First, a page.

Wednesday, March 30, 2011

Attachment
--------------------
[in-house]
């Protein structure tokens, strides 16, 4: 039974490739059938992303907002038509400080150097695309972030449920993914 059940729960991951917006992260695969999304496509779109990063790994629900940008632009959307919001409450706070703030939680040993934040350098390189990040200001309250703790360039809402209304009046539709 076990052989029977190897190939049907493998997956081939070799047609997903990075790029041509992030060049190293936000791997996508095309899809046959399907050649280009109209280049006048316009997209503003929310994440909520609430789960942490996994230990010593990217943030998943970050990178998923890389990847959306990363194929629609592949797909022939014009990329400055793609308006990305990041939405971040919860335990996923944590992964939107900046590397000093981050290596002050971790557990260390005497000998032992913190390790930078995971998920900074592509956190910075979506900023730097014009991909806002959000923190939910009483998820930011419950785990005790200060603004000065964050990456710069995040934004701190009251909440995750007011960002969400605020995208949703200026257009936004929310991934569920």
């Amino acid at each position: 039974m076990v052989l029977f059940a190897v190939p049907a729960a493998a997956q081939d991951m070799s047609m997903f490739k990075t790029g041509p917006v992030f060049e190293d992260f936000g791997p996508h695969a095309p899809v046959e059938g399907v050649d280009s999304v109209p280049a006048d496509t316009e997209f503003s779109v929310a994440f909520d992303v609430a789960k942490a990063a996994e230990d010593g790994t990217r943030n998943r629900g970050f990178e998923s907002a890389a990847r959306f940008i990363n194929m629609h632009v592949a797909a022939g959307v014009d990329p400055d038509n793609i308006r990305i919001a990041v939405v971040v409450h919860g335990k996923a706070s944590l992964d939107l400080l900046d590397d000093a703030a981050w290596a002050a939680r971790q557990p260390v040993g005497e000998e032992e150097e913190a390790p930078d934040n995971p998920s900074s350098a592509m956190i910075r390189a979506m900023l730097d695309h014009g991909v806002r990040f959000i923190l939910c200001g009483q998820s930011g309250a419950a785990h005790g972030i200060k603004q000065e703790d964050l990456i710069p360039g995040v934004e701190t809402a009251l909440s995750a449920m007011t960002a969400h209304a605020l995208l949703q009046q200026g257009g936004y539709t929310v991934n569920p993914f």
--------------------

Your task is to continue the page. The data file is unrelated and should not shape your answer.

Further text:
PS Magazine, March/April 2011 Recently, I went through the Mayo Clinic Executive Health Program. From head to toe, it was three days of constant probing, groping, and pricking …no love handle left unturned. I saw 16 doctors and countless nurses, technicians, dietitians and trainers. After it was all said and done I received a 38 page report! I was so impressed with the quality of care and the efficiency of the complex scheduling that I purchased the book “Management Lessons from Mayo Clinic”. Published by McGraw-Hill (2008) the book outlines the core values that make Mayo one of the top brands in the world. While I was familiar with mottos, credo’s and mission statements, the books thesis revolves around their “value” statement - “the needs of the patient comes first.” The simple concept derived from a speech that Dr. William J. Mayo delivered to Rush Medical School in 1910. “The best interest of the patient is the only interest to be considered, and in order that the sick may have the benefit of advancing knowledge, union of forces is necessary ... It has become necessary to develop medicine as a cooperative science; the clinician, the specialist, and the laboratory workers uniting for the good of the patient, each assisting in elucidation of the problem at hand, and each dependent upon the other for support." The clinic value statement that Mayo delivers on a daily basis is “woven into the fabric – the culture” of the clinic. The systems and procedures, architecture of the campus, the doctors and medical team – all reflect and reinforce the value. All while moving tens of thousands of patients each day around their campus. While reading the book, I kept seeing similarities between the clinics’ patient comes first attitude and what should be obvious to those that serve figure skating, the needs of the skater comes first. How many times have you called a rink to find out when there’s ice time and the person who answers the phone, (that is if someone actually answers the phone) puts you on hold, only to have to listen to twenty minutes of Yannie and his magical pan flute playing “Hooked on Classics”! Finally, some disgruntled rink rat with a voice that sounds like two cats fighting in an alley picks up the phone, “what do ya want?” Why is it that the people answering the phone always make you feel like you’re interrupting something more important than anything you might possibly need? As coaches, do we do this to our clients? When the lessons are over, do you sneak out the side door? Do you not answer your home phone when the caller ID indentifies a skating parent? I know I’ve done it! All joking aside, we are not doing ourselves or our clients any favors. The sad truth is that this is a way too common occurrence and I’m sure that at some point, even the PSA has failed to live up to our own expectations. There should be no excuse for that… Another management lesson I learned from the book is the “authority to serve” or “value’s-based authority”. Value’s Based Authority gives the employee the “power and authority to act in unique situations.” The authority to make decisions based on their own core beliefs and the value belief that “the patient comes first” allows employees to act in the best interest of the patient. This is another concept that I believe relates to the coaching – skater relationship. Coaches should be making decisions that reflect what is best for their skater. Here’s an example: A coach wants to take an advanced level skater to an out of state competition but traveling with only one skater is cost prohibitive. A parent of a new – low level skater who hasn’t competed before thinks that traveling out of state would be fun. The problem is that this non qualifying competition is known for the excellent level of competition. Many coaches would take the low level skater along to help subsidize the expenses for the advanced skater. But is that the best “first competition” for the other? If you relied on you own core values and believe in the “skater comes first” mentality, you would look for a better solution. I often write about the challenges we face every day and on occasion I come across an idea that will make our sport better. I believe adopting the skater comes first and the value’s based authority philosophies can improve our sport and your image. In fact, I believe that here at PSA, if we can implement a “coaches come first” attitude and “value’s based authority” procedures for the PSA employee’s, your experience with the organization will be better. Borrowing from Dr. Mayo, the best interest for our clients is the only interest to be considered.